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The researchers analyzed data from more than 11,000 students in middle schools and high schools across the United States. The investigators found that gang membership was associated with greater levels of depression, a 67 percent increase in suicidal thoughts, and a 104 percent increase in suicide attempts.
"Youth who join a gang are much more likely to have mental health issues, and then being in the gang actually makes it worse," said study co-author Chris Melde. He is an associate professor of criminal justice at Michigan State University.
"It [gang membership] doesn't act as an antidepressant. And some people may be seeking that out -- a sense of well-being or purpose," he said in a university news release.
There are an estimated 850,000 gang members in the United States. Many young people -- particularly those who are poor and are minorities -- may believe gang membership will help them gain money, protection, status or a sense of belonging they don't have in places such as home and school, the researchers said.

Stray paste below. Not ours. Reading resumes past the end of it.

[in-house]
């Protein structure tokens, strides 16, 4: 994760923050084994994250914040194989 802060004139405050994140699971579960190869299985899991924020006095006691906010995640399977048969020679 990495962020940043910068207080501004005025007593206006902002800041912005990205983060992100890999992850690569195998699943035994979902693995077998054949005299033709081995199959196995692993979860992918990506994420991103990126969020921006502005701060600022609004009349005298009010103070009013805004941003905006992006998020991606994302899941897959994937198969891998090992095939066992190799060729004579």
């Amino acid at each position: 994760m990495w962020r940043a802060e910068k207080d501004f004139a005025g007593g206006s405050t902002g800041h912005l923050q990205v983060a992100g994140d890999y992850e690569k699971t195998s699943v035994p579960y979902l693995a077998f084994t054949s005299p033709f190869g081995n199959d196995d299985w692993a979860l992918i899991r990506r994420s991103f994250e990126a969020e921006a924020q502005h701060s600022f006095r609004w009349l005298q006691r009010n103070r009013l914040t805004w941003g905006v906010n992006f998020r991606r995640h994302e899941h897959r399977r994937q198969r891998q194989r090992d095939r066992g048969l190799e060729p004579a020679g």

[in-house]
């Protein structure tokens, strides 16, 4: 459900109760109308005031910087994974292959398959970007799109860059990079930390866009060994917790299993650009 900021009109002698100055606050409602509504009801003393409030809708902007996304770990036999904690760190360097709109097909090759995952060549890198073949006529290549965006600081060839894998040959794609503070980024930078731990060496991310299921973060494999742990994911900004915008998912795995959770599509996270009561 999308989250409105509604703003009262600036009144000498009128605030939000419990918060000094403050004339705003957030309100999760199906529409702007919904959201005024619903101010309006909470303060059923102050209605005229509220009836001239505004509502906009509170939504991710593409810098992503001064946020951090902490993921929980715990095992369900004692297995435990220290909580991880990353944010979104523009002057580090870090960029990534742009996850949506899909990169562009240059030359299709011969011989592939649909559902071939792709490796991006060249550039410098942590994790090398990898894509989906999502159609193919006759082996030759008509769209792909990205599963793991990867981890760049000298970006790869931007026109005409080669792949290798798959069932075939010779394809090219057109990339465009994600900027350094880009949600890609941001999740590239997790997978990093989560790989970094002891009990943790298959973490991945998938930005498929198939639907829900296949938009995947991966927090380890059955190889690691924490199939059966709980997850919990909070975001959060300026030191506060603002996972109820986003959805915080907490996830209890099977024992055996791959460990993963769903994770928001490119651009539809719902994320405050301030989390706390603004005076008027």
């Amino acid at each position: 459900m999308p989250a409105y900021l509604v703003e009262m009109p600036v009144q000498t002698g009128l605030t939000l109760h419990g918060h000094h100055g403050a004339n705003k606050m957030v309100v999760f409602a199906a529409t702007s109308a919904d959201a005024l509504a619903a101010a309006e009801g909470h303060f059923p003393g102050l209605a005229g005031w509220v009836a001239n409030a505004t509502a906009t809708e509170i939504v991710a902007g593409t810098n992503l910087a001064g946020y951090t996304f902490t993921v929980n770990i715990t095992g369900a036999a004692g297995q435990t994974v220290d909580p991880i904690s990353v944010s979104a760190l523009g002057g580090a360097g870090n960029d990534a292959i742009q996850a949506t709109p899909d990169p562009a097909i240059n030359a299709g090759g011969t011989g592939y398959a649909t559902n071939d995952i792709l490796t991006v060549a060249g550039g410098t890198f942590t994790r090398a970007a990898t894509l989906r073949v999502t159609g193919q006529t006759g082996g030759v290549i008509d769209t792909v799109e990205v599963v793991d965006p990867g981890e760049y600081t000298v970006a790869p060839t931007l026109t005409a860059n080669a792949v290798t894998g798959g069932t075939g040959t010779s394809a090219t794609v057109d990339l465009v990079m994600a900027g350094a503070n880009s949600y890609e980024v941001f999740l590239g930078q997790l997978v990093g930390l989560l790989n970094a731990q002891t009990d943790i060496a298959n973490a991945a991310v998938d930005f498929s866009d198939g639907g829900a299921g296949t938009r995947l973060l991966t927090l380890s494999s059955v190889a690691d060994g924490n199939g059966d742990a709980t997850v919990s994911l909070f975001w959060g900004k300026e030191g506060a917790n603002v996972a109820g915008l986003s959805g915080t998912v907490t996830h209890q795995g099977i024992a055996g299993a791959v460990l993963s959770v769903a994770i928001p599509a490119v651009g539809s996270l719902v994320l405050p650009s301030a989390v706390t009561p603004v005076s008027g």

But, "if you think of gang membership as a coping mechanism -- trying to cope with the hand you've been dealt in life -- it doesn't work," Melde said.
"Kids join gangs for reasons, but when we try to find the benefits -- whether it's for protection, a sense of worth, whatever -- we're finding it actually makes an already significant problem in their lives even worse," he added.
But the study did not prove that gang membership causes mental health problems.
The study was published online April 13 in the journal Criminal Justice and Behavior.
-- Robert Preidt
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